Even in these difficult conditions, furthering her education remains a priority for Mahdia. She dedicates four hours each day to studying English online. For The Refugees is committed to helping Mahdia complete her studies in a safe environment in Canada. This will allow her to pursue her passion for medicine and contribute positively to her community as a doctor. Mahdia hopes to specifically help treat women who, under sharia law, are banned from visiting male doctors since January 10, 2023.
Passionate about learning, Niloofar strongly opposes the Taliban’s ban on women pursuing higher education. Despite her hardships, Niloofar continues to follow online English classes in hiding and actively takes part in advocacy efforts. She joined the Watan Youth Warrior Organization in September of 2017 and became a human rights activist for the Dorakhshan Civil Association in March, 2022.
Her firm stance against the Taliban puts her at great risk of execution. Fearing for her life, she eventually fled to a neighboring host country. However, officials in that host country are no longer authorized to issue asylum seeker cards or residence permits to newly arrived Afghans. Without these documents, Niloofar cannot access essential public services like healthcare and education. Furthermore, she cannot legally rent accommodation or work. Ongoing deportation efforts against Afghan refugees force her to live in hiding.
For the Refugees aims to support Niloofar in pursuing further education in Canada, where she can also find safety. Once she completes her studies, Niloofar is determined to return to her country and pursue her dream of becoming Afghanistan’s first Minister of Development. She hopes that once she graduates, the Taliban will be driven out. If not, she will look for work within international organizations, in order to continue helping the women of her country.
Samira has been fighting to continue her studies since she was 12 years old. Her brothers were always against her continuing her schooling, but she persevered. By studying at night and borrowing books she couldn’t afford from her classmates, she managed to pass her university entrance exam. Then, during the four years of her bachelor’s degree in sociology, she taught primary school in the morning, went to university in the afternoon and then helped her mother sew until late at night. In 2013, she finally graduated.
Despite her desire to pursue a master's degree, societal and family pressures forced her to marry. Her husband's family refused to allow her to continue attending university for more than 6 years. She finally obtained a divorce in 2021. Her husband only agreed so he could marry other women.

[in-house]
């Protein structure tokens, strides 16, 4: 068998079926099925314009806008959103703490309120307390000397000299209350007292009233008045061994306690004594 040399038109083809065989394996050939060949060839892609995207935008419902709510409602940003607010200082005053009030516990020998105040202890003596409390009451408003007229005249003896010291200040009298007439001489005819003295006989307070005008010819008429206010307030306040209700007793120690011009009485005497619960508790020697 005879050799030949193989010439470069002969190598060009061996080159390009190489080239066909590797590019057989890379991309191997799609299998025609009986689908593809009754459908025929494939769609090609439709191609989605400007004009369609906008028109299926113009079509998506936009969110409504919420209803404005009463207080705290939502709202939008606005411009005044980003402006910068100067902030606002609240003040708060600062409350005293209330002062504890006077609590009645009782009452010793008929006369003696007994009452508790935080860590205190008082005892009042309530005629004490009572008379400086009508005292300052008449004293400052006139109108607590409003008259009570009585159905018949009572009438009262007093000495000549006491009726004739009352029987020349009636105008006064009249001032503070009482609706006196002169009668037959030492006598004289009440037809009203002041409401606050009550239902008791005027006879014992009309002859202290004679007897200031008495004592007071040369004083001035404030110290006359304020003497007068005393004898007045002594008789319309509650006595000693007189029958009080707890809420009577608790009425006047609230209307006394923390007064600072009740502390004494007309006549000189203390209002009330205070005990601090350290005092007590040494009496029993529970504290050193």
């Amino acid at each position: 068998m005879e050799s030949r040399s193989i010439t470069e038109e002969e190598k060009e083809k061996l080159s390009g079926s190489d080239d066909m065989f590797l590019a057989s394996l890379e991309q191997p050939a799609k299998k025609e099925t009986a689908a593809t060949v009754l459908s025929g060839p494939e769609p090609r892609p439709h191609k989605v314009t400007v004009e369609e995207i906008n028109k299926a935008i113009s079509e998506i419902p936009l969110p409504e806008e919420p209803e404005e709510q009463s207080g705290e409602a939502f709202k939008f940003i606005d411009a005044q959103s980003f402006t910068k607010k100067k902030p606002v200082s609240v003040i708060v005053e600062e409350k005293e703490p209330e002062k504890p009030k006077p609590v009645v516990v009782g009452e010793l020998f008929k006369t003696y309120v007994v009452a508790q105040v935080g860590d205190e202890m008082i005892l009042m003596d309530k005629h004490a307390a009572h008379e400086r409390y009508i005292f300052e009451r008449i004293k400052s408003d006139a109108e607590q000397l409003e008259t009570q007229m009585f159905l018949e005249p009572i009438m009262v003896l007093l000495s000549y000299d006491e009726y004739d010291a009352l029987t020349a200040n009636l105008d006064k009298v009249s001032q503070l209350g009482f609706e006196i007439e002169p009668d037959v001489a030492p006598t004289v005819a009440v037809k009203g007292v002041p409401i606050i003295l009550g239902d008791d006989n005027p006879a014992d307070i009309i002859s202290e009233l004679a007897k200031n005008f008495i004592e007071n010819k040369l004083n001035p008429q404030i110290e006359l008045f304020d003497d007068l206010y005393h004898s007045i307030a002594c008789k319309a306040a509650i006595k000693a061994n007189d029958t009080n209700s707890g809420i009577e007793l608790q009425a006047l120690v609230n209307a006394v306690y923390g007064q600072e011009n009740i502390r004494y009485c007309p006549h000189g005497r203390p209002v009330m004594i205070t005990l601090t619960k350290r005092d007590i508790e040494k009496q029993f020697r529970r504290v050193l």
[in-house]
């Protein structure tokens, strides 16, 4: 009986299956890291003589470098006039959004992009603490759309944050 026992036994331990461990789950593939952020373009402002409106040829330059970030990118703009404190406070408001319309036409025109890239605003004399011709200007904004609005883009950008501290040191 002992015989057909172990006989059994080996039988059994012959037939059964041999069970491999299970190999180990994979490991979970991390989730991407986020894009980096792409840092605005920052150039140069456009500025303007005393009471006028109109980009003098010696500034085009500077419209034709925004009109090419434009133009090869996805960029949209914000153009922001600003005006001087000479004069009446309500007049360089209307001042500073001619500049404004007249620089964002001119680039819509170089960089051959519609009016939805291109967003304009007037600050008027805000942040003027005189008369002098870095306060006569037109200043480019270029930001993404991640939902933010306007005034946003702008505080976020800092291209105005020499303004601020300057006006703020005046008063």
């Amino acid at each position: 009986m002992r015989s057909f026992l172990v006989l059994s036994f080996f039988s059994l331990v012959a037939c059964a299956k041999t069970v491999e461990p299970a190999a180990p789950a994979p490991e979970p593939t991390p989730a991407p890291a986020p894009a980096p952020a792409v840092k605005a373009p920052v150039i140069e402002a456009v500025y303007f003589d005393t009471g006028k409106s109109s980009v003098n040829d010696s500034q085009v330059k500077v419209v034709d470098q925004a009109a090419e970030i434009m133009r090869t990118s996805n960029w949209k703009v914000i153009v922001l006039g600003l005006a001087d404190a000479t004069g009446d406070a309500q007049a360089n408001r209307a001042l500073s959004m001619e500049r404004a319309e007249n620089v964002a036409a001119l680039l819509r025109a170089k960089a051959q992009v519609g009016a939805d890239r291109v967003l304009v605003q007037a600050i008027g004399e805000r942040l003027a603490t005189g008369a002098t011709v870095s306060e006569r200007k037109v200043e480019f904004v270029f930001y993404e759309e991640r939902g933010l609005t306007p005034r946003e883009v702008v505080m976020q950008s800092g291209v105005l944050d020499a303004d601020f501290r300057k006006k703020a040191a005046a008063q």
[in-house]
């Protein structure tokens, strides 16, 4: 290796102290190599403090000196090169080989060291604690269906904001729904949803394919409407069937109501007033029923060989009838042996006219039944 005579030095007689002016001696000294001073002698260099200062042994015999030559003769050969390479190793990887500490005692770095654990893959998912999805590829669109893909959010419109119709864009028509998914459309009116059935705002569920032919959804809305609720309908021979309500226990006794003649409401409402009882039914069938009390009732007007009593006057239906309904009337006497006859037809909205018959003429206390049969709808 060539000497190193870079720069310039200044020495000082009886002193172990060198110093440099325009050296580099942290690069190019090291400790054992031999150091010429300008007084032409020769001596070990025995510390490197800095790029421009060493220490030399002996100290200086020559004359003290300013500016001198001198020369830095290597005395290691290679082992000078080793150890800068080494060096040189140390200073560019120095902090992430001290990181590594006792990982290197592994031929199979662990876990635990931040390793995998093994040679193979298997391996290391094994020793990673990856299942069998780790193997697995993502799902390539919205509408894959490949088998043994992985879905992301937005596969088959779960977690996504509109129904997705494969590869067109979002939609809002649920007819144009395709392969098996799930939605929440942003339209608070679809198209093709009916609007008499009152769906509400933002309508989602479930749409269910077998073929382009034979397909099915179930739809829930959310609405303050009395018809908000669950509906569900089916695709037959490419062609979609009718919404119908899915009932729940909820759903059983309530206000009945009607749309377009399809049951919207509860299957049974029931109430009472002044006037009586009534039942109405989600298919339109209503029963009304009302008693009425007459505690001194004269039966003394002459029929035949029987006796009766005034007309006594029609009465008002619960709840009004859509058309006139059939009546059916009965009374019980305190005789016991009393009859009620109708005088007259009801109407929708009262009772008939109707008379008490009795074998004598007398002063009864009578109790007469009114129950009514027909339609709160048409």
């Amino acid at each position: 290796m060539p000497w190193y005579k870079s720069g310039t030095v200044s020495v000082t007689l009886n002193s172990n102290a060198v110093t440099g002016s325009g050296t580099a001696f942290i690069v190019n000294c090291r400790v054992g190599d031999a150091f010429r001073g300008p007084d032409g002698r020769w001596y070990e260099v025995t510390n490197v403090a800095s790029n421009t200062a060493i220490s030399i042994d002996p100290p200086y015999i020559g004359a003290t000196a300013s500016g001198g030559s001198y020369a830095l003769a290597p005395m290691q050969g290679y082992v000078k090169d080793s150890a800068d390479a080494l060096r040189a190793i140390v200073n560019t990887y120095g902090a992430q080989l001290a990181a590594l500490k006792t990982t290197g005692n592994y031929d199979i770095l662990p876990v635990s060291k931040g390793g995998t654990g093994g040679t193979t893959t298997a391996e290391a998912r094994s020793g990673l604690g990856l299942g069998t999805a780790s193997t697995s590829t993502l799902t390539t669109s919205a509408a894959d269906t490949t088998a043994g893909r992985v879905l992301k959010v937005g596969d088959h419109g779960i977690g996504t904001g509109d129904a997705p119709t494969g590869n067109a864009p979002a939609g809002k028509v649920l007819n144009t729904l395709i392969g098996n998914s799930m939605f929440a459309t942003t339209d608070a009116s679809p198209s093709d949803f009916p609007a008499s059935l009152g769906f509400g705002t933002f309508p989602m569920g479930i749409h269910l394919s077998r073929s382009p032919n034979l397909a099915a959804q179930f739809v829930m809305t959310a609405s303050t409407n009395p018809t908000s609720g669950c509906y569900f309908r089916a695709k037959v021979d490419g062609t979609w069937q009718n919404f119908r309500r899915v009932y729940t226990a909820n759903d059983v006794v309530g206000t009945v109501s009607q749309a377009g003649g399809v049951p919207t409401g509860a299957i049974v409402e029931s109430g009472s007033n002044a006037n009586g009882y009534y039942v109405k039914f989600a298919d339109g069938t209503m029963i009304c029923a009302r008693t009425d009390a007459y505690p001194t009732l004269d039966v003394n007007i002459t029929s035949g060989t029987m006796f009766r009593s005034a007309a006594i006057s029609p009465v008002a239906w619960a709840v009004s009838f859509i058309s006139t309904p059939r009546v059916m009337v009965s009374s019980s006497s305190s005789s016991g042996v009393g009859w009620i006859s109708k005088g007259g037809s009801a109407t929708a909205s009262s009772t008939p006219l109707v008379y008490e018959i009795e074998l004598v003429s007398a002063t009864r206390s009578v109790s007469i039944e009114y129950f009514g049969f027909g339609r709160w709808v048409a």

As a way of rebelling against her traditional environment, she got involved in many organizations aimed at empowering women, promoting education, and gender equality. She worked for the organization Green Wish for Afghanistan Educational and Services Organizations (USAID- AWDP project). Samira was also involved in the Civil Society and Human Rights Network and worked as a program officer for the Social Forum Hope Association. Finally, before the fall of Kabul in 2021, she was the social organizer for Coordination of Afghan Relief (COAR). Her proficiency in English helped her take on all these roles.
Samira strongly believes in the power of education. She intends to become a leader in her field, a teacher and a published author, with the ultimate goal of participating in the emancipation of Afghan women.
With your help, we can provide them with the necessary financial support to cover their education, housing, and living expenses while they settle into their new lives in Canada — until they quickly reach a level of financial autonomy. Your donation will also help us cover government-related costs for the issuance of their study permits, and plane tickets to Canada.
Our team at For the Refugees is committed to working closely with partners and Canadian authorities to ensure these young women can access all the resources and support they need to start their new lives. We are also partnering with local organizations and educational institutions to provide these young women with mentorship, counseling, and career guidance.
Finally, we want to create new alliances with different Canadian universities and partners in order to give these women access to lower tuition fees and scholarships so that we may lower their financial burden and help make their education a true path forward for their future, as well as the future of Canada and Afghanistan.
We believe that education is a fundamental human right and that everyone, regardless of their background or circumstances, should have access to it. By contributing to our fundraising campaign at For the Refugees, you are not only supporting the education of young Afghan women but also helping to build a more just and equitable world. Educated women are the most powerful tool in any society!
Please consider making a donation today and help us at For the Refugees make a difference in the lives of these young women. Together, we can make a brighter future for all.
Thank you for your support.